Part of speech: noun
Origin: Middle English, 14th century
A moaning, whistling, or rushing sound as made by the wind in the trees or the sea.
Examples of Sough in a sentence
"We could hear the gentle sough of the creek before we could see it."
"The house was surrounded by corn fields, which emitted a sough every time the wind picked up."
Popularity Over Time
“Sough” is a Middle English word likely based on the Old English “swōgan,” meaning “to make a sound” or “to roar.”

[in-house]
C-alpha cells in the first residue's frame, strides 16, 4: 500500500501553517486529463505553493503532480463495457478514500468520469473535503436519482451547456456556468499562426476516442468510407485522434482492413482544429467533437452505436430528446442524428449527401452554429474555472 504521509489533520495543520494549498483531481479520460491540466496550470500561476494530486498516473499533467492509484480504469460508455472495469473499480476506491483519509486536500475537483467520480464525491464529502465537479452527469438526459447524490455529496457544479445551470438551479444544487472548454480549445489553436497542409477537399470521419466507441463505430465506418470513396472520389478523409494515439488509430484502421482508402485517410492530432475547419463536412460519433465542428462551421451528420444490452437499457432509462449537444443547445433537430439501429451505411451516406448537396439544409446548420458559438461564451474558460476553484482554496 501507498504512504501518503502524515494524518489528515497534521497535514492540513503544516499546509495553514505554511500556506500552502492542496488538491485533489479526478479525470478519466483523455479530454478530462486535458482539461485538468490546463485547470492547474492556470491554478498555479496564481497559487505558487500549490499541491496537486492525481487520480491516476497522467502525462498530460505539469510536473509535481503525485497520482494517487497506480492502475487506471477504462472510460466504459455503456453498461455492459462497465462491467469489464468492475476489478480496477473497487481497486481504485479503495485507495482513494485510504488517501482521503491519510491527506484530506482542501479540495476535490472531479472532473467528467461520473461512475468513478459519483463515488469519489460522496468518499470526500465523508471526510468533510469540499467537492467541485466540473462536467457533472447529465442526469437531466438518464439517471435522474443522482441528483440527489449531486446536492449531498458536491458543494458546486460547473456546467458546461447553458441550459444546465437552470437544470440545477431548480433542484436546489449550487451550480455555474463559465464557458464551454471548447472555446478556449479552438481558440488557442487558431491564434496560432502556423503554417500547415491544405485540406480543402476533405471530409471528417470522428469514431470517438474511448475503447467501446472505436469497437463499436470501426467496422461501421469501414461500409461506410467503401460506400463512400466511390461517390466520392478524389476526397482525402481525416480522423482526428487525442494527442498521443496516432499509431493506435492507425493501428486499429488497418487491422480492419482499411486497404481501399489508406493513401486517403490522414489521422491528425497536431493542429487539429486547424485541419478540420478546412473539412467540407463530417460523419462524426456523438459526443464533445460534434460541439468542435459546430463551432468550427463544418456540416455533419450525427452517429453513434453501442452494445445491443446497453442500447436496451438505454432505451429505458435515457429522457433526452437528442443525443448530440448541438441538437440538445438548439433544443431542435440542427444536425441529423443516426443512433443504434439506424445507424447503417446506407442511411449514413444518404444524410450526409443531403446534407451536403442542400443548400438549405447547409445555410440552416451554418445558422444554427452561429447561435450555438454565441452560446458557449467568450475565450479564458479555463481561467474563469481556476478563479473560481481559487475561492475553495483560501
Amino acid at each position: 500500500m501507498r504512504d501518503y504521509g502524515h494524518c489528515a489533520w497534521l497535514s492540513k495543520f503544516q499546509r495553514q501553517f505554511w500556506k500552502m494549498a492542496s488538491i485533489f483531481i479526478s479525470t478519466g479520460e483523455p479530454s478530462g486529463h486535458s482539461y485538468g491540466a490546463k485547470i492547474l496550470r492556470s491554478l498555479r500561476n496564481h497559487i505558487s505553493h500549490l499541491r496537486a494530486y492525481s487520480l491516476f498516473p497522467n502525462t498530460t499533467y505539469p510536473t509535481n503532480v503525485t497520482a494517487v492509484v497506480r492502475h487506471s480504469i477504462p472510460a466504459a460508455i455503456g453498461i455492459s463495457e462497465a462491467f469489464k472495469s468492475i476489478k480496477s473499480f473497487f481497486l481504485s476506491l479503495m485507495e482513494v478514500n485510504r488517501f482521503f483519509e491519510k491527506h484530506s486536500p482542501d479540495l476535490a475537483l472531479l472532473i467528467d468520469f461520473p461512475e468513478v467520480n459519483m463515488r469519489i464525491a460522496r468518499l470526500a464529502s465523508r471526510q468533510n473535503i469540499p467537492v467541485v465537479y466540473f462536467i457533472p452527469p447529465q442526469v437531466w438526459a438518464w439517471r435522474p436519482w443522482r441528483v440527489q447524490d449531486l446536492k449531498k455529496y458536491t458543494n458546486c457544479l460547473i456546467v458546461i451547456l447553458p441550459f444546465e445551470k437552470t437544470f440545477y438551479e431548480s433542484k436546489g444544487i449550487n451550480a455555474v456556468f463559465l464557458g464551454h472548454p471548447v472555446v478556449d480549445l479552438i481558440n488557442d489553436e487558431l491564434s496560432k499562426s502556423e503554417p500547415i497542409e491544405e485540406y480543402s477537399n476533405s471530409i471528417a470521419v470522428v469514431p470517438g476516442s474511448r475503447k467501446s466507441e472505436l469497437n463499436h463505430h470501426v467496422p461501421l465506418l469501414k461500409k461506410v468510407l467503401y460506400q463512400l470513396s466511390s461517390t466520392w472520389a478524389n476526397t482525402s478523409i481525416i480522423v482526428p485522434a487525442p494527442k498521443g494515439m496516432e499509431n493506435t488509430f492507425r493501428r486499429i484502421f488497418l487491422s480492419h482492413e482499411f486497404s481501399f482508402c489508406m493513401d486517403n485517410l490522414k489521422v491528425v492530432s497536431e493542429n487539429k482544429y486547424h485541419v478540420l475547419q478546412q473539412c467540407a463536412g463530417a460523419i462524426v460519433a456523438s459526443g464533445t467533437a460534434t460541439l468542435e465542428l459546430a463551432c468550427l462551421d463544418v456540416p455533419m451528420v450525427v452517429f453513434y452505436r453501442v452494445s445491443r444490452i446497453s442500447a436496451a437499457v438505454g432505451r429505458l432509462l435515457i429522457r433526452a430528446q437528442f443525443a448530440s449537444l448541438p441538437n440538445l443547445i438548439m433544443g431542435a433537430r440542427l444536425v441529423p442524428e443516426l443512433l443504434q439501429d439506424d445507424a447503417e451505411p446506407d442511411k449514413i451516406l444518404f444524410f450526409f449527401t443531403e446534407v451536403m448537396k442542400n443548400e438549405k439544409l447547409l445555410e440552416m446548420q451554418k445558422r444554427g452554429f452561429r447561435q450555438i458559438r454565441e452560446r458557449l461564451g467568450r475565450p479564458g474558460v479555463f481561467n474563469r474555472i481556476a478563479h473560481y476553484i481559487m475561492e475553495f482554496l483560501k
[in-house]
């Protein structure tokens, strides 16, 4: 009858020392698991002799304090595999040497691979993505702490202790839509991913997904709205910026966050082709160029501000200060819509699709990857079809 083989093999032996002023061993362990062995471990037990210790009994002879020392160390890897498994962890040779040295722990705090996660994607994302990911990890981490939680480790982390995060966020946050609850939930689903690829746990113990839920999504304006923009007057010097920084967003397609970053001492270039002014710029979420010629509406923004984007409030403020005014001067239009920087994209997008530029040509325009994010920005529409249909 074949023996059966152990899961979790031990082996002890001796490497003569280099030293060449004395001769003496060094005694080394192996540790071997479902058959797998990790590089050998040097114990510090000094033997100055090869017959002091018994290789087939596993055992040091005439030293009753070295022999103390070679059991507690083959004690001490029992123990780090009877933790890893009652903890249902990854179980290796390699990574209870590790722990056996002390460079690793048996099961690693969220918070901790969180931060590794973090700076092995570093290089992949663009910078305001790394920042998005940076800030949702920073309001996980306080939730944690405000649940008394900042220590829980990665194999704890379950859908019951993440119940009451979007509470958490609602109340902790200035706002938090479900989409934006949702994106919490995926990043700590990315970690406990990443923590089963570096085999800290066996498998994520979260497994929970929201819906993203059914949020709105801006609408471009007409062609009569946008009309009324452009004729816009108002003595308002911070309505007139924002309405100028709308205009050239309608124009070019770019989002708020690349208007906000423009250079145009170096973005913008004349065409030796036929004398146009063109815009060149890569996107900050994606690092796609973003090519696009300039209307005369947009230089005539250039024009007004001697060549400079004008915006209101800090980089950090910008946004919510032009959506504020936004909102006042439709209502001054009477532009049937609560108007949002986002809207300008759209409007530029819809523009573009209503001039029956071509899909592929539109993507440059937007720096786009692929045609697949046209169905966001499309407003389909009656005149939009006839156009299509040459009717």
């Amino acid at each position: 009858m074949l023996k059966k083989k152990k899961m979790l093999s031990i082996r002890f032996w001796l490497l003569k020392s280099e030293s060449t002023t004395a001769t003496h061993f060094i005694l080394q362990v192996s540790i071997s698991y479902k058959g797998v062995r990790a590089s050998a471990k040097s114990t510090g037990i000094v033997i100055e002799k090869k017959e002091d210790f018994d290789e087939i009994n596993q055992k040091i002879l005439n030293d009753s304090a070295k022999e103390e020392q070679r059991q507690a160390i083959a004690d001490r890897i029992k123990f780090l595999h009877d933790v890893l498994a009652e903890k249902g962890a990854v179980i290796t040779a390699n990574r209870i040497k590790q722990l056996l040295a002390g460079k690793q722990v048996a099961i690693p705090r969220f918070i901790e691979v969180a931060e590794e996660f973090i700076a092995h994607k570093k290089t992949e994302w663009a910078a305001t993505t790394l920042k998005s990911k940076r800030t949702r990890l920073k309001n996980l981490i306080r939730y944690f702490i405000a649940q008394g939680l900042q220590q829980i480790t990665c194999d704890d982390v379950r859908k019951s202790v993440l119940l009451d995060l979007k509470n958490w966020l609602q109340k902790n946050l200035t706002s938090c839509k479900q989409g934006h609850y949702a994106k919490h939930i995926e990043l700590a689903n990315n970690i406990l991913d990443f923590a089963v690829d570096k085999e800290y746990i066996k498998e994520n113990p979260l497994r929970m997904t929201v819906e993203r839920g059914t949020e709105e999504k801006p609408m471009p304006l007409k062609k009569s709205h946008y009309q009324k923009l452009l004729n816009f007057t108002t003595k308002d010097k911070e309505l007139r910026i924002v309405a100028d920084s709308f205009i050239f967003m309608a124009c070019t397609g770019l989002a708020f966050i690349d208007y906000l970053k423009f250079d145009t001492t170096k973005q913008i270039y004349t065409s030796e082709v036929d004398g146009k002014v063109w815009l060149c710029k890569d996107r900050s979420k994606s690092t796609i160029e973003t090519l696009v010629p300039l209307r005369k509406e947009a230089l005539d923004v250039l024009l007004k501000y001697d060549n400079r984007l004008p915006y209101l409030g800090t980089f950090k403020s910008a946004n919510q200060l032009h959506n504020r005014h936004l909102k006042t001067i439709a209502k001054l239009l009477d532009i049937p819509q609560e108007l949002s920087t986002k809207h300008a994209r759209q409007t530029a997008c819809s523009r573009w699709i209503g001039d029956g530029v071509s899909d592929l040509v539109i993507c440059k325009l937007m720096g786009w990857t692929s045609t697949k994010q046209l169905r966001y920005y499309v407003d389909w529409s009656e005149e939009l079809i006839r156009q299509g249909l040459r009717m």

Did you Know?
Before “sough” was a noun referring to a soft rustle or murmur, the word was a verb meaning to make such a noise. As a Middle English verb, “sough” was closely associated with “swough,” and based on the Old English “swōgan.” In the early days when “sough” was a verb, the noun form of the word as we know it today was “swei,” based on the Old English “swēg.” Both words were associated with the verb “swoon” — also based on “swōgan,” which could be translated as “to make a sound” or “to suffocate.”